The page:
Sjogren’s Syndrome Awareness Month is observed in the U.S. throughout the month of April. During this time, people are encouraged to raise awareness of this disease that is still mostly unknown to the general population. Sjogren’s affects one to four million Americans, and nine out of 10 of those affected are female. Sjogren’s is a tough condition to understand because of the variety of symptoms and the need for immunosuppressants to manage them. This is why health foundations across the U.S. have launched campaigns and organized research programs targeted at obtaining insight from Sjogren’s patients through focus groups and surveys. Input from these sessions has been invaluable in formulating and fine-tuning existing therapy options.
History of National Sjogren's Syndrome Awareness Month
As far back as 1930, Swedish ophthalmologist Gustav Sjogren was the first to describe the symptoms of Sjogren’s Syndrome, which is characterized by a lack of tears and saliva. He noticed that one of the most common symptoms of the condition, known as ‘Keratoconjunctivitis,’ was dry eyes. At that time, he submitted a doctoral thesis detailing 19 females, most of whom were postmenopausal and had arthritis, exhibiting the clinical and pathological aspects of the disease.
Sjogren’s study was not taken seriously by health professionals at the time because of the lack of consistency in the symptoms of the illness. A study released by Sjogren in 1951 was the culmination of his extensive research on the disease, and it included the analysis of 80 patients with keratoconjunctivitis. Also, arthritis was a common problem among a large number of patients, according to his paper. As a result of his research and the lectures he gave in connection with it, Sjorgren’s Syndrome gained more attention across the globe. It was Sjogren himself who invented the name ‘keratoconjunctivitis sicca’ and began to identify it as Sjogren’s Syndrome in health literature.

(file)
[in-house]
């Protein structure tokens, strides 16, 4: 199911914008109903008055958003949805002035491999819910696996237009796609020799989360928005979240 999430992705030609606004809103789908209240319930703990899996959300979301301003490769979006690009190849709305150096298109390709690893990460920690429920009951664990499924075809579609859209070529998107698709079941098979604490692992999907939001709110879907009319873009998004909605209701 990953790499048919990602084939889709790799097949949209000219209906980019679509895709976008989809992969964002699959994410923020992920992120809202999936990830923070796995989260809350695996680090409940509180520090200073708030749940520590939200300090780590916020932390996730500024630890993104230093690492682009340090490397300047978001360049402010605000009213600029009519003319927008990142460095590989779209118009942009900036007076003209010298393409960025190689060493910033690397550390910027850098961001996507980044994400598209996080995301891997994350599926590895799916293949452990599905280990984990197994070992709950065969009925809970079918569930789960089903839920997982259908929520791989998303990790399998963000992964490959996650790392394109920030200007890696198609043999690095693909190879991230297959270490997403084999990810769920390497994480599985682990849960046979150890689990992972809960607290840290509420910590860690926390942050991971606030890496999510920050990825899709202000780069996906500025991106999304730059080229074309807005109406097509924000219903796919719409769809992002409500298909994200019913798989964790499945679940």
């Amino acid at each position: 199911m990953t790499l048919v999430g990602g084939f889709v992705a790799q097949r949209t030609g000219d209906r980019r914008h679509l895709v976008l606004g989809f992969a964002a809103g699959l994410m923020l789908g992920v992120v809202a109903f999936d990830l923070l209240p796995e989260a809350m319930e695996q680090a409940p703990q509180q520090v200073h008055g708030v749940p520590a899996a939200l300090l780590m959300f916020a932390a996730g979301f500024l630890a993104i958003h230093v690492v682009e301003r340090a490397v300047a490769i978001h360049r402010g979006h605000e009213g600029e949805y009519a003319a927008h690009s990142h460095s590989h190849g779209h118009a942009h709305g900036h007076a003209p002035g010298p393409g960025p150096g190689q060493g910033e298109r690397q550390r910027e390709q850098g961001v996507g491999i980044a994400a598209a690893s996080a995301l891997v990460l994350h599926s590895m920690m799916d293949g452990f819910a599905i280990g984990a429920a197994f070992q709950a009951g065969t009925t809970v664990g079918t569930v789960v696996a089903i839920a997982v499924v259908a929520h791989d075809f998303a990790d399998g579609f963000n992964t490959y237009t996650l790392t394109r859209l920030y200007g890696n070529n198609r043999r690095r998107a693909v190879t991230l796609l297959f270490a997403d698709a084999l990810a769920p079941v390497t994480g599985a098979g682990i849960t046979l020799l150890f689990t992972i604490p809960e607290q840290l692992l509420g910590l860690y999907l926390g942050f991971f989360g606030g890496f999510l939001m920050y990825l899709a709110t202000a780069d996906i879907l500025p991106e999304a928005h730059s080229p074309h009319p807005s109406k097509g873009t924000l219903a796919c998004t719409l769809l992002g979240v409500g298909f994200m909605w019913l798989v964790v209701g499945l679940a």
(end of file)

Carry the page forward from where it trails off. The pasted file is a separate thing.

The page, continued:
In 1998, the late New York Congresswoman Louise Slaughter read into the Congressional Record a resolution establishing Sjogren’s Awareness Month. To better understand the illness, develop better diagnostic tools, and discover strategies to prevent, manage, and cure it, Sjogren’s Syndrome is now being studied in numerous research institutes across the U.S.
In 2010, the Medical Research Council in the U.K. approved the establishment of the U.K. Primary Sjogren’s Syndrome Registry, a tissue biobank containing samples taken for research. Those interested in participating in clinical trials and genetic investigations of Sjogren’s Syndrome are welcome, as are academics interested in the condition.
National Sjogren's Syndrome Awareness Month timeline
A Swedish ophthalmologist diagnoses a patient with symptoms of dry eyes.
The newly discovered autoimmune disease is named after the discoverer, Henrik Sjogren.
An international non-profit organization is established to serve the needs of people affected by Sjogren’s Syndrome.
Sjogren’s awareness month is established and passed into law.